Ministers have been ordered to justify GCHQ’s mass surveillance programmes by judges at the European court of human rights who have fast-tracked a case brought by privacy and human rights campaigners.
The court in Strasbourg has told the government to provide submissions by the beginning of May about whether GCHQ’s spying activities could be a violation of the right to privacy under article 8 of the European convention.
It followed the Guardian’s revelations about GCHQ’s data-trawling techniques which were detailed in papers leaked by the whistleblower Edward Snowden. The groups claim that by collecting data on millions of people not under any suspicion GCHQ has infringed the privacy of British and European citizens.
In a series of questions, the court has asked British ministers to explain why they think Britain’s intelligence services have the right to solicit, receive, search, analyse, disseminate and store data intercepted by themselves, or by foreign spy agencies. The court says the UK needs to show this activity is “within the law” and “necessary in a democratic society”.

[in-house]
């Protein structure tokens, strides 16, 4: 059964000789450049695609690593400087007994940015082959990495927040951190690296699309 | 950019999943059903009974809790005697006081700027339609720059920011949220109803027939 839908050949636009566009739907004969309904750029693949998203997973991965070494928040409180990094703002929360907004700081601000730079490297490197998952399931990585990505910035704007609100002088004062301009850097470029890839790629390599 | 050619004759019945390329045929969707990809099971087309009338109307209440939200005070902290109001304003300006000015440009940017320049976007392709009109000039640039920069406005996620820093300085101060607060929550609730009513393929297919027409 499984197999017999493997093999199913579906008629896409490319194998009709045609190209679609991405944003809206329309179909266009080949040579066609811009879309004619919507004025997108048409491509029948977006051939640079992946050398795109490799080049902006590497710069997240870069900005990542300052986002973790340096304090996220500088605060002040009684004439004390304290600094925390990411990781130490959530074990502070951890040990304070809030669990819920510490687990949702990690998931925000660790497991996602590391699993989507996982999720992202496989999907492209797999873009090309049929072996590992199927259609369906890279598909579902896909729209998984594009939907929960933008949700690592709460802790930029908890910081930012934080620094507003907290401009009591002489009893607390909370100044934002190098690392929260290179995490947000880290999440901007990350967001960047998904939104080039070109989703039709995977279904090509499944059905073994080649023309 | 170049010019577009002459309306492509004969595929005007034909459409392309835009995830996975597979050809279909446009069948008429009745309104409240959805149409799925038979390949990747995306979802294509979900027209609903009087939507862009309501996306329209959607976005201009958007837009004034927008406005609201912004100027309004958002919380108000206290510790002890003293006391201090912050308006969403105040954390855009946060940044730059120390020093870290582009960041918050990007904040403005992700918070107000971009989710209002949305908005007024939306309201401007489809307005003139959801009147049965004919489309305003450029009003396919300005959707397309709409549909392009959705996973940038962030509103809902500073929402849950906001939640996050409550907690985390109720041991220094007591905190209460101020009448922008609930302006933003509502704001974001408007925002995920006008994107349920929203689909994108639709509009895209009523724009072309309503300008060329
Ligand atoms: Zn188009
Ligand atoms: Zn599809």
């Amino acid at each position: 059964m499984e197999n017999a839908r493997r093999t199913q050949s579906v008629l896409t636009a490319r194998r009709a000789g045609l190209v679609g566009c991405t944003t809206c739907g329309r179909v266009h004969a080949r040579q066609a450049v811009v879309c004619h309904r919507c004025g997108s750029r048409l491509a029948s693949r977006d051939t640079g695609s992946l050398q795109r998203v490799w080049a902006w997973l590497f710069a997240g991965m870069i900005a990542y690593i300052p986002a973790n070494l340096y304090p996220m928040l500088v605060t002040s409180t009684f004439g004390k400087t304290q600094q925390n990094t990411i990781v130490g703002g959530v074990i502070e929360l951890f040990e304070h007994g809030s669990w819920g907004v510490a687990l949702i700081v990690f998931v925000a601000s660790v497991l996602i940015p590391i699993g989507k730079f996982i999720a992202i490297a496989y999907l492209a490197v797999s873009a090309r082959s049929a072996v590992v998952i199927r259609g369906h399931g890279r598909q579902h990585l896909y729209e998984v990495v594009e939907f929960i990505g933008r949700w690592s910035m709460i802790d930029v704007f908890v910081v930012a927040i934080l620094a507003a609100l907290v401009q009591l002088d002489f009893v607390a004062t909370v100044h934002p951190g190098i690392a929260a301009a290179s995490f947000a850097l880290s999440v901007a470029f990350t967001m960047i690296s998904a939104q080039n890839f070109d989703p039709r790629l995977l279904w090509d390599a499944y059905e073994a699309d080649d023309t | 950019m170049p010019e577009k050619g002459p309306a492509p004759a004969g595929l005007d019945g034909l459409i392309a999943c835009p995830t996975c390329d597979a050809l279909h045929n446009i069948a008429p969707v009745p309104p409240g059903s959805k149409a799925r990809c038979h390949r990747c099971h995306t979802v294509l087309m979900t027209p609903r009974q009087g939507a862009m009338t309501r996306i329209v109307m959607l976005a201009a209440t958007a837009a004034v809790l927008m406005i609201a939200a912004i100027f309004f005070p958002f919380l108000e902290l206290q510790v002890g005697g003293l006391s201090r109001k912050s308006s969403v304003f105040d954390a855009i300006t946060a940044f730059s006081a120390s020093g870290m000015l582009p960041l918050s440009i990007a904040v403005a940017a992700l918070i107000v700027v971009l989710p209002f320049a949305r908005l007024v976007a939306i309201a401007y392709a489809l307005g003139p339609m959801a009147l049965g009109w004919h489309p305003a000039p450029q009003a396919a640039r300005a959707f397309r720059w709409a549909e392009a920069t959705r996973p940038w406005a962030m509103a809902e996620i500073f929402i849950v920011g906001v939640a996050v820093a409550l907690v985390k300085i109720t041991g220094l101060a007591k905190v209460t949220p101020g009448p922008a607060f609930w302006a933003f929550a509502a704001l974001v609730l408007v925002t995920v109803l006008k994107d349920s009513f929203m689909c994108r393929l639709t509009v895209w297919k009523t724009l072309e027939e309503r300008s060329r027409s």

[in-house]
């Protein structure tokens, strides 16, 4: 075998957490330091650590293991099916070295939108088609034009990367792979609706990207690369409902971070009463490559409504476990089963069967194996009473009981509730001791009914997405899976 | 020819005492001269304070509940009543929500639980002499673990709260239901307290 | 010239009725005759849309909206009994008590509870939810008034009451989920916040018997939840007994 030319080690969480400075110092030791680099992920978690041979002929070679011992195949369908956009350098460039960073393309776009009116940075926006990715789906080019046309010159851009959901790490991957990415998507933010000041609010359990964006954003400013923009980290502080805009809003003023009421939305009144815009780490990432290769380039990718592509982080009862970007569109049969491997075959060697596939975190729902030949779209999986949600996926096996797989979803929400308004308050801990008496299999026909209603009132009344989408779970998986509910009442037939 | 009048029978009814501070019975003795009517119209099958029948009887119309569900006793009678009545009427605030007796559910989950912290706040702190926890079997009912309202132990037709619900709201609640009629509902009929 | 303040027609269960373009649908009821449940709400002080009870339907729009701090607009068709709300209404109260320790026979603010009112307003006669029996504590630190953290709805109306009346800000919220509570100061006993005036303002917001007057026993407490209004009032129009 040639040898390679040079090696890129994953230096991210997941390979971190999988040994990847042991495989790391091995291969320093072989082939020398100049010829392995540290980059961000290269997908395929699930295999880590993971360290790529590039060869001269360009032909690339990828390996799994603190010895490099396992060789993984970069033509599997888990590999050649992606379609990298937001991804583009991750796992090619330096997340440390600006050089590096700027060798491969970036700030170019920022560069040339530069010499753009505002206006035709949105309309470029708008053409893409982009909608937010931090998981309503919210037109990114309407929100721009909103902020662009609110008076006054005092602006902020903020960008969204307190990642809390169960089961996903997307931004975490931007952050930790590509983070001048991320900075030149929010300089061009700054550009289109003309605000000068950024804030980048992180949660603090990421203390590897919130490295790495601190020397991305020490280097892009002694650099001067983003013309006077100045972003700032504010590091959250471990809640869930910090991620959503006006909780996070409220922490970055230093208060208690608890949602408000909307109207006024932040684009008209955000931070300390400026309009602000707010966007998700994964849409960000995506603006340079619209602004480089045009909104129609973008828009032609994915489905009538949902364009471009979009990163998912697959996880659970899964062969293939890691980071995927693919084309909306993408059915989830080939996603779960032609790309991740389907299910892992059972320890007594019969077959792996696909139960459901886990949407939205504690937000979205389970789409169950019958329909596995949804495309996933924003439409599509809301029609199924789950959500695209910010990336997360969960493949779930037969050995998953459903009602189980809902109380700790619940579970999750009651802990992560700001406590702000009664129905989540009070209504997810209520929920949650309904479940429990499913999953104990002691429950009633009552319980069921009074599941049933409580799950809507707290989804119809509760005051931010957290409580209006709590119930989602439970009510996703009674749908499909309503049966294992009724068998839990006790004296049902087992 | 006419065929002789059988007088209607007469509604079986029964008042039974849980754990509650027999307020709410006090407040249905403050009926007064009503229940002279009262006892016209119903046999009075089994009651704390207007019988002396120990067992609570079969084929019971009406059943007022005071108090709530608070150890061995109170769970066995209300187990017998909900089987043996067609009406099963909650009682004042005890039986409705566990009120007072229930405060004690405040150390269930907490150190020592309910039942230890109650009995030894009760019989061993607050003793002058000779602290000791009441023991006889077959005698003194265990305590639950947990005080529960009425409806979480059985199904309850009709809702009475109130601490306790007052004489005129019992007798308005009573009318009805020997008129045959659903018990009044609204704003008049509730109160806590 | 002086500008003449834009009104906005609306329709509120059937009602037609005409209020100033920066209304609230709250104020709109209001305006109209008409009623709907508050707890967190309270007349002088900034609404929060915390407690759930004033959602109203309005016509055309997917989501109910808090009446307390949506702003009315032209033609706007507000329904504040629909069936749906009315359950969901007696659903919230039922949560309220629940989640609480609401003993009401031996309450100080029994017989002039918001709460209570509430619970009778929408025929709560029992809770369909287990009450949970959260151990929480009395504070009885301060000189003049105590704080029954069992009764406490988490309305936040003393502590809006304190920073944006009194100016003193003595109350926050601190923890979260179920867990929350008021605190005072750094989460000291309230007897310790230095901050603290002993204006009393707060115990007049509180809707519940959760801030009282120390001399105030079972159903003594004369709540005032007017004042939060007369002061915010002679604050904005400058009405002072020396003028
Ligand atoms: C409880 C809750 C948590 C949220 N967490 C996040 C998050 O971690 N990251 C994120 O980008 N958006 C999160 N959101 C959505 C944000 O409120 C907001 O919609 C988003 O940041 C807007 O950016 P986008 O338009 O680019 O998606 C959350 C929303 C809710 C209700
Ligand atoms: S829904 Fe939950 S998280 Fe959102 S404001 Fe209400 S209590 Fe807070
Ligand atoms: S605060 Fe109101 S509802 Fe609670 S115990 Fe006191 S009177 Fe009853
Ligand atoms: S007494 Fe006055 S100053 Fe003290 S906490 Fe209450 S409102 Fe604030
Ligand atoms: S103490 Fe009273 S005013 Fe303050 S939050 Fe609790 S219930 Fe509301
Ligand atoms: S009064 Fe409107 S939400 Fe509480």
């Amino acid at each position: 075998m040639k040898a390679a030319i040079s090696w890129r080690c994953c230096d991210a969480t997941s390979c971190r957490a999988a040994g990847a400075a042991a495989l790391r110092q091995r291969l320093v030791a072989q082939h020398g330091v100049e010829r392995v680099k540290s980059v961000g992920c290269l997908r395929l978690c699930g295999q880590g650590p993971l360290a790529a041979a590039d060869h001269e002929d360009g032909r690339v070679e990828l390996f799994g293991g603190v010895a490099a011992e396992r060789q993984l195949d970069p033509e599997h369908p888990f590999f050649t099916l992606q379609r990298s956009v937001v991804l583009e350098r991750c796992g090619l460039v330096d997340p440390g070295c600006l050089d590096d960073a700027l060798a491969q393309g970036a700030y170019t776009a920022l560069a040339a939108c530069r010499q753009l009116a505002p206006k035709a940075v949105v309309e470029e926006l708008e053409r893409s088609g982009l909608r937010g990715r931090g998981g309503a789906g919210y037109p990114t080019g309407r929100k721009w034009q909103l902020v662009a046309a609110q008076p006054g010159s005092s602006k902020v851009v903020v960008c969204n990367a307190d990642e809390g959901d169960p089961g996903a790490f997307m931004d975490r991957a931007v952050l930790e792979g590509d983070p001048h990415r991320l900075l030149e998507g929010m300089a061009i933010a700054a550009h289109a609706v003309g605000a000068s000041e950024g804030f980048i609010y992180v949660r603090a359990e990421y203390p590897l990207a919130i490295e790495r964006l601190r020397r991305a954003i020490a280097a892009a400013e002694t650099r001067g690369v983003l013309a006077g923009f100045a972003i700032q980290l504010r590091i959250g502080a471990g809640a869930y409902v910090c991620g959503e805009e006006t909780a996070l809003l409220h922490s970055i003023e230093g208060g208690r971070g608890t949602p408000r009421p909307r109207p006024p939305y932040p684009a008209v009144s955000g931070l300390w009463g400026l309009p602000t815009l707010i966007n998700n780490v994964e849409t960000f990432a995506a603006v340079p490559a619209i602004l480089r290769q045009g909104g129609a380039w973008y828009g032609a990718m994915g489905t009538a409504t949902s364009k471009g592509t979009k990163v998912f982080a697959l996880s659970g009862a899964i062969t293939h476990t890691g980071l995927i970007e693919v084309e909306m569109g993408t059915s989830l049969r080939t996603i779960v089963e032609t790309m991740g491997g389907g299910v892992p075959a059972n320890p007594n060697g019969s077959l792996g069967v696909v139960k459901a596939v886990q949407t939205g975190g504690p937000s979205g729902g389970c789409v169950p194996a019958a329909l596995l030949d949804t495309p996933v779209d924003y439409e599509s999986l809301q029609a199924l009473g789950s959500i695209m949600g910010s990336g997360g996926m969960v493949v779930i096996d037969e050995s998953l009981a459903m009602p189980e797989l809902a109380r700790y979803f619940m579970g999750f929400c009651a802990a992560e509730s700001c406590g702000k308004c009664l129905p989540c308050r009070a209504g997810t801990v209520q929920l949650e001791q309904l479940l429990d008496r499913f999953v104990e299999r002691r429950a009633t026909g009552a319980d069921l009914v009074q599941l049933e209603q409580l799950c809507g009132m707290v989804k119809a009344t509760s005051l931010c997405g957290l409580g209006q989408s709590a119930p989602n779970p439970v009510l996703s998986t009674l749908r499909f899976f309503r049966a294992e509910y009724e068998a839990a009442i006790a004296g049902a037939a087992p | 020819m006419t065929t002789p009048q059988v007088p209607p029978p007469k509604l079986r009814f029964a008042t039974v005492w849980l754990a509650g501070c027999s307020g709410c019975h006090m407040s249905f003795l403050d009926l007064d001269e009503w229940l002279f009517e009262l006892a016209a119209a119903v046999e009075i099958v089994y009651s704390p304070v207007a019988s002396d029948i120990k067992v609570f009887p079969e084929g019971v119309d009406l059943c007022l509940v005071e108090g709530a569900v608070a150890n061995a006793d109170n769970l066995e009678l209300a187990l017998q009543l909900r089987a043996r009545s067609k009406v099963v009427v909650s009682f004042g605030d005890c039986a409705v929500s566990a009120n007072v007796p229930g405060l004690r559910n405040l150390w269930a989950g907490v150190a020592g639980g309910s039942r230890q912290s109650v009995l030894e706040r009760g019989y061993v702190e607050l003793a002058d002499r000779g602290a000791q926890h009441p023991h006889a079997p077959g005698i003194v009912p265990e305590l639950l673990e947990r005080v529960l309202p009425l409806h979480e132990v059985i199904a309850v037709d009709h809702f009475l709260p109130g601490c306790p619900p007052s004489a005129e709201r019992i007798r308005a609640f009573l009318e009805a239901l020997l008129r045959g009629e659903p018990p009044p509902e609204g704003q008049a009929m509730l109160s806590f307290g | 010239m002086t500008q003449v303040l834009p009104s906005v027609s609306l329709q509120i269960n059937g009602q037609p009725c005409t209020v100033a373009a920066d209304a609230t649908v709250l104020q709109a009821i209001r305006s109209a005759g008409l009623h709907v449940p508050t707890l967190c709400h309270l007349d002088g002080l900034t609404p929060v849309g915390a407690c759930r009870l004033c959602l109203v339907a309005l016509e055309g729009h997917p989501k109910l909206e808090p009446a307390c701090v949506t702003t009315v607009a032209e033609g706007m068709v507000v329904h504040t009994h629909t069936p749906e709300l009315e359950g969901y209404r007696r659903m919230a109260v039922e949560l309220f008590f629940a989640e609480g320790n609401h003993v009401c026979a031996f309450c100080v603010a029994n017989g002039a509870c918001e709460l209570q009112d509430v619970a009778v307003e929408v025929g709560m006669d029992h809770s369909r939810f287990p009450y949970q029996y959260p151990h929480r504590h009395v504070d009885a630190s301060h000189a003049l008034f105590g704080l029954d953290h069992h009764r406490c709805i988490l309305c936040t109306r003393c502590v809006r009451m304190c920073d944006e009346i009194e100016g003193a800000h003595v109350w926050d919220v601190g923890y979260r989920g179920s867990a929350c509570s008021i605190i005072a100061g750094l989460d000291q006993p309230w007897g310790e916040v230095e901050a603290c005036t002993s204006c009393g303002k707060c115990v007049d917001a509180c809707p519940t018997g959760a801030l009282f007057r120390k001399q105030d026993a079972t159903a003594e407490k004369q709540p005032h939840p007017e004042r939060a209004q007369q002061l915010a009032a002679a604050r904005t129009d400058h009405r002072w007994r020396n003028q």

The case refers specifically to two surveillance programmes, PRISM and Tempora. Between them, they allow GCHQ and its US counterpart, the National Security Agency to harvest, store and analyse data from millions of phone calls, emails and search engine queries.
In the complaint to the court, the groups argued much of this activity is not underpinned by British law. They said there was no “effective, independent authorisation and oversight” of the programmes. The claim states: “The interception of external communications by GCHQ is an inherently disproportionate interference with the private lives of thousands, perhaps millions of people.”
Marking the case a priority, campaigners are hopeful the court will bring a ruling before the end of the year.